Koblenz Trial 08.12.2021 Closing Statement of witness and plaintiff Reham Al-Hawash before Koblenz Court “Justice, dignity and freedom are the fundamental rights of all human beings!”
Written By Luna Watfa
Translated to English by Diane Lockyer
Report on 8/12/21 for the hearings of the witness and plaintiff, Reham Al-Hawash.
Distinguished Court, ladies and gentlemen,
With full confidence in my lawyers who represented me during the trial, I decided to speak today in person because for me this hearing is not a routine procedure, and this day is not an ordinary day.
Today is our day, as, we, the victims, for the first time, thanks to the trial in this court, have been able to regain our force and take action against those who have deprived us of our freedom and have committed crimes against us.
I also decided to speak today – despite the difficulty of this task – because of my sense of responsibility towards all those who have been through similar experiences as painful as mine and do not have access to this court or any other form of justice.
I am speaking here today primarily out of my sense of responsibility towards those who are still held inside Assad regime’s prisons, and in all other prisons in Syria, and for those who do not know, and may never know, about our presence here today!
My participation in this trial was not an easy experience for me as I had to dig up a number of memories I had tried to bury and forget, which greatly affected my physical and mental health. At the beginning of my participation in the trial, I did not know what I could expect from it, but today I can say that this difficult experience has restored my faith in justice.
Justice is not an illusion but a necessity and it can be achieved.
This trial has brought the story of my arrest to an end. In the past, I used to tell people how I was arrested, deprived of my freedom, and my rights violated. Today, I can continue my story and say that due to the trial I participated in bringing to justice one of those who is guilty and I regained a part of my dignity that had been violated!
Like many other Syrians, I lost hope for a very long time on a personal and a public level as well. But my participation in the trial and my involvement in all its details has restored my faith in the possibility of justice and change for a more just world. Therefore, my hope restored leads me to think that what is still happening in Syria today is not the end for Syria.
I am saying this today fully aware that what I feel and say here is my individual experience, and it may seem an illusion to millions of Syrians who have lost their faith in any justice in this world. This trial may not be a great step on a public level but it is on my personal level. So I will continue to hope that we will all live a moment when we regain our ability to act and our belief in how meaningful it is.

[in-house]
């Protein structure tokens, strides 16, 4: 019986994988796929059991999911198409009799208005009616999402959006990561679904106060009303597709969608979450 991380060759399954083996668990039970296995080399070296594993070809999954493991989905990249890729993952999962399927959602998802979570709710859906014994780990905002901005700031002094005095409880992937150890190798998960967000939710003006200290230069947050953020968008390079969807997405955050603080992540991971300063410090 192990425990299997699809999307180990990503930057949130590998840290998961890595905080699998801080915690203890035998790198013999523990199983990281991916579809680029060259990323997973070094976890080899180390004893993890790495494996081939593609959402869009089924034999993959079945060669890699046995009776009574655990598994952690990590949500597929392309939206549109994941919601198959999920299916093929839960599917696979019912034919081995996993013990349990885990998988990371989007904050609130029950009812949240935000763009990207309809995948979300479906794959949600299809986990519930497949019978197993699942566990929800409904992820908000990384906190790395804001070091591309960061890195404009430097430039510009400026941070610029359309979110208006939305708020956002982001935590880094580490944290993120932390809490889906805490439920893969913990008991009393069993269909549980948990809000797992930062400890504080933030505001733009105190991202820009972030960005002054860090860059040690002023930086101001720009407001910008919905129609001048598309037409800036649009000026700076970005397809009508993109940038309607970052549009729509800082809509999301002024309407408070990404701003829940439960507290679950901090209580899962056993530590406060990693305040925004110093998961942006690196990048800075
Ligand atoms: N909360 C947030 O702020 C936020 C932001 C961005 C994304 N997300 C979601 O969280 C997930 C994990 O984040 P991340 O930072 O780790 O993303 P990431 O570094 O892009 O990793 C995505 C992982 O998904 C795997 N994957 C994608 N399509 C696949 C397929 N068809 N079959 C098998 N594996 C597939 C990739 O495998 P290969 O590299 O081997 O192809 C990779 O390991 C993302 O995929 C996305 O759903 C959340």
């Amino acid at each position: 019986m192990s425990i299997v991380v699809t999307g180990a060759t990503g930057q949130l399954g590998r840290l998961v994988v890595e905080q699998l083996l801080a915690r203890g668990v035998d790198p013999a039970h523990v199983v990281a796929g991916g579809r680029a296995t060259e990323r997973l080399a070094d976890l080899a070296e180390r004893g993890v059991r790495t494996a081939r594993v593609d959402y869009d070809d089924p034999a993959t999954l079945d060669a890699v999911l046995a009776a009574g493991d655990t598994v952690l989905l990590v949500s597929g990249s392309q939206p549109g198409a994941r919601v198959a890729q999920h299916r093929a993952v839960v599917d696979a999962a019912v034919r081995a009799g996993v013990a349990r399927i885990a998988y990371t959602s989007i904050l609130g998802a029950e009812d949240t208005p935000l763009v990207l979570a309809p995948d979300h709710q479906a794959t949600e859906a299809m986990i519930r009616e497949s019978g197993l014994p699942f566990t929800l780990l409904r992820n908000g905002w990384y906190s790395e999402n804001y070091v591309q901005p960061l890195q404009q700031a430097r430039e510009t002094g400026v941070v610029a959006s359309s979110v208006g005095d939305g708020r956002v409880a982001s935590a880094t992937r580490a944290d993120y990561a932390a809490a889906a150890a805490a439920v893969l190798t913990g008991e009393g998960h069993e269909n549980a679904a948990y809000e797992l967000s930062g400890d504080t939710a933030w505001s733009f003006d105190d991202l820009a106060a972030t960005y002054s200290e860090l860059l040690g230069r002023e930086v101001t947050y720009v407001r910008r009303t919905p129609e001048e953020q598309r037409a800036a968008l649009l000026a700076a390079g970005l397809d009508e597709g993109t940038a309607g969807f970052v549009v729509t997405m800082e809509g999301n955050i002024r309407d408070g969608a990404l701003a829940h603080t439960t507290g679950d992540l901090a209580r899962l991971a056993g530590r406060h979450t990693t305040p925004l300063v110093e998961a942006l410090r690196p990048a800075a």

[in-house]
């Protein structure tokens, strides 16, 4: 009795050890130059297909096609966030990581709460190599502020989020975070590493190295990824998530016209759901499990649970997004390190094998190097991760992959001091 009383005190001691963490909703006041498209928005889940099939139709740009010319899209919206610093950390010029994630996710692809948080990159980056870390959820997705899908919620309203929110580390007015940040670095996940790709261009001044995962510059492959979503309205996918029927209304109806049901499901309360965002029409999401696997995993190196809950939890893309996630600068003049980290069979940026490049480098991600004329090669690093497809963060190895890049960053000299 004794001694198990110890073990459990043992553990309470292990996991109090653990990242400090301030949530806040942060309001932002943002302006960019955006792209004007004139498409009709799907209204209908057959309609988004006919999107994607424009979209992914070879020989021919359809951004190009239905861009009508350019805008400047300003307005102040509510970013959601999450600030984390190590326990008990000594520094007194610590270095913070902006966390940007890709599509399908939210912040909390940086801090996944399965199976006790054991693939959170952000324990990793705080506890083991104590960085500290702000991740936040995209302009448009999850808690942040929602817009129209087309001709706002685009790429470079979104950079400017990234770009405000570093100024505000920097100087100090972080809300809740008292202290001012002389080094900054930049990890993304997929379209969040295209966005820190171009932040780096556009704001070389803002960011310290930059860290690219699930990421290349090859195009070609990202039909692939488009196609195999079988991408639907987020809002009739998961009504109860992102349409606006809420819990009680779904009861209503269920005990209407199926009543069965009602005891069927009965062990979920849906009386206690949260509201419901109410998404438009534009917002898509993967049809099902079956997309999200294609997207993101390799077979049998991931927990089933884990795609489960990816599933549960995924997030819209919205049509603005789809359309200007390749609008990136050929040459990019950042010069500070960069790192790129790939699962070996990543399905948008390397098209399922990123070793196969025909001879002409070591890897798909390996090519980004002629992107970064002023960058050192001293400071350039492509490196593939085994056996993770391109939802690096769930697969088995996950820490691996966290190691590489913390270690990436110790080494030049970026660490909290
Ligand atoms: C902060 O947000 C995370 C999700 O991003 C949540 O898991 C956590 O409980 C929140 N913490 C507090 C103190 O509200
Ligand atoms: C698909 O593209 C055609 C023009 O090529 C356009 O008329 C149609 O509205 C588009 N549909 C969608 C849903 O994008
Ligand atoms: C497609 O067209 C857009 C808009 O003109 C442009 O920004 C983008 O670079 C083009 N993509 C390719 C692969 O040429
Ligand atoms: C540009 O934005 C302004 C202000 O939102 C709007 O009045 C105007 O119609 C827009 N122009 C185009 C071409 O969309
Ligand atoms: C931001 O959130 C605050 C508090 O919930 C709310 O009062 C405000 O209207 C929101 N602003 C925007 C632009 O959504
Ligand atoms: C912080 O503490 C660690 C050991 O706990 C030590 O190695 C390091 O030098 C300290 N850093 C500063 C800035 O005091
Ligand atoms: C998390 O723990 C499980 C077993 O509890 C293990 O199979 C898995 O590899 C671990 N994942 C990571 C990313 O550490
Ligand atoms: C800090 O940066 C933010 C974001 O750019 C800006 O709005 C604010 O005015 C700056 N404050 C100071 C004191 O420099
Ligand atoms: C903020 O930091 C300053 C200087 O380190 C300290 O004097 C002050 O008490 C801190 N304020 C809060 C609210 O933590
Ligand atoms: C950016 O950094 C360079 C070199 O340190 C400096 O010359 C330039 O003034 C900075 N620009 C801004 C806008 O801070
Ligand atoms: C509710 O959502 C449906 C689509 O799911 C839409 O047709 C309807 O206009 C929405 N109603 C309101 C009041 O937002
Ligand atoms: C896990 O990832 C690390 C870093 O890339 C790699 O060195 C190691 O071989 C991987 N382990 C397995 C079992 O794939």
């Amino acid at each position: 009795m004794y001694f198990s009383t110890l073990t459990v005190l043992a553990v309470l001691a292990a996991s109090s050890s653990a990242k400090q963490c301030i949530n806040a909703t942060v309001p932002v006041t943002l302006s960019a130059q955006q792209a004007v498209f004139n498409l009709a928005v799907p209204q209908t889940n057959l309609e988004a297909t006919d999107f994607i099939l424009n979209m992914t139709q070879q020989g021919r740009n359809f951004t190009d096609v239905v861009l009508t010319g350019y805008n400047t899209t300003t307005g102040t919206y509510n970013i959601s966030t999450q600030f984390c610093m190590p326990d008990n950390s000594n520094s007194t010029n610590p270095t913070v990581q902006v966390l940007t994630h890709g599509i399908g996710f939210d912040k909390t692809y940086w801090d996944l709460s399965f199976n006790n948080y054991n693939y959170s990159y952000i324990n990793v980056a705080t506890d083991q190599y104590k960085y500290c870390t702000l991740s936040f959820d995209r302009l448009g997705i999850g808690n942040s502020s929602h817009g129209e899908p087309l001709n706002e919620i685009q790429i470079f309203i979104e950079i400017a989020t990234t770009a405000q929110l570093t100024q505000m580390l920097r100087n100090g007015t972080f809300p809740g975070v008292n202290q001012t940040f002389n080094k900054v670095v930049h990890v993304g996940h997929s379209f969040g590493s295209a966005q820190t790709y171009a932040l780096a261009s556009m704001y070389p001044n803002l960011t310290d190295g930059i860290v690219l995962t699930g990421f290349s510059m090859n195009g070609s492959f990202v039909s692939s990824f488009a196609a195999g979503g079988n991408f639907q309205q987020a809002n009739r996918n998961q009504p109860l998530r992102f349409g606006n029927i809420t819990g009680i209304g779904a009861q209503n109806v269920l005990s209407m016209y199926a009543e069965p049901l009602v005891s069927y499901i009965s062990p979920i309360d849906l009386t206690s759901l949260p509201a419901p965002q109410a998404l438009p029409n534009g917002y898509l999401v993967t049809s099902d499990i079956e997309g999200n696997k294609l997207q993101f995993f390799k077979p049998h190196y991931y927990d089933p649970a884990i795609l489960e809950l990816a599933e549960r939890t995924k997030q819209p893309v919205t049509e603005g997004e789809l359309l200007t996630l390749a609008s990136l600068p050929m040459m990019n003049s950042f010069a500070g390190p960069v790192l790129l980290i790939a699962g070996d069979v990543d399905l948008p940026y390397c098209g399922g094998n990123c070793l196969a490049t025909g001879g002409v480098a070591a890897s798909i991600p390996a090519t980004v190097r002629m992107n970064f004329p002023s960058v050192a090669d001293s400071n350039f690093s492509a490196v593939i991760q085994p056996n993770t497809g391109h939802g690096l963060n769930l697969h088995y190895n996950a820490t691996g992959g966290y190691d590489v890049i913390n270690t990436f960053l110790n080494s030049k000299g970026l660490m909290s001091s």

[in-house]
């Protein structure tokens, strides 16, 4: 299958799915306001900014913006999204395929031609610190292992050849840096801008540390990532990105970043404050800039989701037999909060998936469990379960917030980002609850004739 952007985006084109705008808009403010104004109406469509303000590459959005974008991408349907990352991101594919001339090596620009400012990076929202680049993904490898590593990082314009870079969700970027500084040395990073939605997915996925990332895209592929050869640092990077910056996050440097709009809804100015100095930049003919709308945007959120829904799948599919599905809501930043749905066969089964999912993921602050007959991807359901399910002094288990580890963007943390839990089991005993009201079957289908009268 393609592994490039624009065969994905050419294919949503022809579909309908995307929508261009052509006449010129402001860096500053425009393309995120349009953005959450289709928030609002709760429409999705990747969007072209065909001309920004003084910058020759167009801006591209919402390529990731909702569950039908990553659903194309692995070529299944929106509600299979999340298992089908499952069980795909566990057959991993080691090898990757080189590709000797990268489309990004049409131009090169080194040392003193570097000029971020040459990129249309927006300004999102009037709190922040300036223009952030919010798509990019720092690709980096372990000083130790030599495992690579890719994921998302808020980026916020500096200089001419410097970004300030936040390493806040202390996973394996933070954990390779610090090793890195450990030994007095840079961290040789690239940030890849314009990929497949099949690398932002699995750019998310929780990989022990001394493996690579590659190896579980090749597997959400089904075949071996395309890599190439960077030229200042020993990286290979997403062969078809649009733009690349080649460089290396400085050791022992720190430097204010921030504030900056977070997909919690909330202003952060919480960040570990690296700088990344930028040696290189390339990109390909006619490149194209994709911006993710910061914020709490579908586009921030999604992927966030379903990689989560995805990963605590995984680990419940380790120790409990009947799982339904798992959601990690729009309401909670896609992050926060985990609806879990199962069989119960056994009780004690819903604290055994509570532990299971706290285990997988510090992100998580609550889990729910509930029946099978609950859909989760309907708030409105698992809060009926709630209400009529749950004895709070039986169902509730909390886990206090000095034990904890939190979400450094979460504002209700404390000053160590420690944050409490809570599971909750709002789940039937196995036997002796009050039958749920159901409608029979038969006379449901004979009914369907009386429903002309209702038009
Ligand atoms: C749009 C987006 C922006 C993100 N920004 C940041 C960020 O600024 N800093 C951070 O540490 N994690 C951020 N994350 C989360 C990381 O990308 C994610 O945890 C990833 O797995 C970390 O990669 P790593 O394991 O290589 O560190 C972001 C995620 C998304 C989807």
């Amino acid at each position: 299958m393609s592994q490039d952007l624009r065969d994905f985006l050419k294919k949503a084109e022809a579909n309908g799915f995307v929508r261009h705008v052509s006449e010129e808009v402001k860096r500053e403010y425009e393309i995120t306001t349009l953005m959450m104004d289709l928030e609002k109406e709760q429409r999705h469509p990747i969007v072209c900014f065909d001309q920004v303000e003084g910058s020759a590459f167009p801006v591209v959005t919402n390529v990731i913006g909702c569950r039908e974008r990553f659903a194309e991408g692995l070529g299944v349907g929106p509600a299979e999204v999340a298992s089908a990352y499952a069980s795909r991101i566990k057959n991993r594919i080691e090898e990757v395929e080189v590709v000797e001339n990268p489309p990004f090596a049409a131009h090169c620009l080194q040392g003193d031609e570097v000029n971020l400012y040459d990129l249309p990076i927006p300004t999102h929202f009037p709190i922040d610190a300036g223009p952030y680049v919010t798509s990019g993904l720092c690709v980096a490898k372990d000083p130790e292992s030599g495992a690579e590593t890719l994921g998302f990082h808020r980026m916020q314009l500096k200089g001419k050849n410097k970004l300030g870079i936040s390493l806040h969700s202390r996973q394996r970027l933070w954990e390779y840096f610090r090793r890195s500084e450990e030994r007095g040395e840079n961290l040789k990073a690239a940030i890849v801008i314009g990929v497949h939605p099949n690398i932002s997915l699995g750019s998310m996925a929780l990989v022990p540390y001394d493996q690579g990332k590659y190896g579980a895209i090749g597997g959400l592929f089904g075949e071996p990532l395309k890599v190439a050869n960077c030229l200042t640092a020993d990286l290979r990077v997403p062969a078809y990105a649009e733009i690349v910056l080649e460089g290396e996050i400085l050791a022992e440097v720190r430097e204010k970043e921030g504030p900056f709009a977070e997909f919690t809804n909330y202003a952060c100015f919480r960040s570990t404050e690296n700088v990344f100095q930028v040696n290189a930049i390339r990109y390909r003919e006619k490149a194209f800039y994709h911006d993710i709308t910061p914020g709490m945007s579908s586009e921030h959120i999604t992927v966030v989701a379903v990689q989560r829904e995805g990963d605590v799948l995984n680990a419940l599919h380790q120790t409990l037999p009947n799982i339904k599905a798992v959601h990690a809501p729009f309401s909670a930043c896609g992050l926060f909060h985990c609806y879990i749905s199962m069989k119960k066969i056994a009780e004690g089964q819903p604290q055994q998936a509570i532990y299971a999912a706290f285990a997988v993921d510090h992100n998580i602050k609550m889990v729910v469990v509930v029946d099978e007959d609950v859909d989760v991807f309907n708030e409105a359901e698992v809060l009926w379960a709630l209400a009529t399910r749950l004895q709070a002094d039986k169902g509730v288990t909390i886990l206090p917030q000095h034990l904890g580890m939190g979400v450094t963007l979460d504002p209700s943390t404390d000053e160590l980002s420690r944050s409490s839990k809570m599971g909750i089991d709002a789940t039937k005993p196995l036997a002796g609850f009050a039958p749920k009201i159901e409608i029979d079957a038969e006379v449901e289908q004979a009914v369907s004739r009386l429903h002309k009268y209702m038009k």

Distinguished Court, ladies and gentlemen,
The accused claims he was helping the detainees, and I tell him today that the very fact we are here in this room in Germany, exiled from our country, is proof that neither the accused nor any of his colleagues offered us any kind of help, cooperation or sympathy!
However, if the accused asked me today, standing in front of me, what I want from the outcome of this trial, I would reply: I don’t wish you to experience the horror I experienced, and I don’t wish to see you wait for a long time without knowing what will happen to you. It was the waiting that exhausted me the most during the days of my imprisonment.
But most important of all, I don’t wish to see you tortured or die unlawfully or be detained or imprisoned in the same way you and other criminals have inflicted it on me and millions of Syrians.
However, I do hope that this trial will give you time, plenty of time, enough time to think about us, the victims and witnesses, who have appeared before you at this court – time to think about the faces, voices and dreams of all those who have passed before you during your years of service in the detention center. I wish you plenty of time to think a lot about this, because I personally believe in that case you will not be able to escape from these thoughts.
We Syrians have struggled, and we are still fighting to liberate our country from an inhuman regime, to achieve justice and restore our dignity, and we deserve success.
Justice, dignity and freedom, are the fundamental rights of all human beings! What is happening here today must not and should not be an exceptional event or an honor for anyone. It is not a generous gift from anyone. Rather, it is the humanitarian, legal and international duty of every human being, every judicial authority and of every state.
Finally, I believe the verdict this court will pronounce will certainly not bring justice for the Syrian men and women, nor will it be an alternative for finding a comprehensive and sustainable solution to the issue of detainees in Syrian prisons or to the issue of the Syrian conflict as a whole.
However, this verdict must be a call to the German government and all governments around the world to take action to rescue all those still held inside the regime’s dungeons and in its large prison called “Assad’s Syria”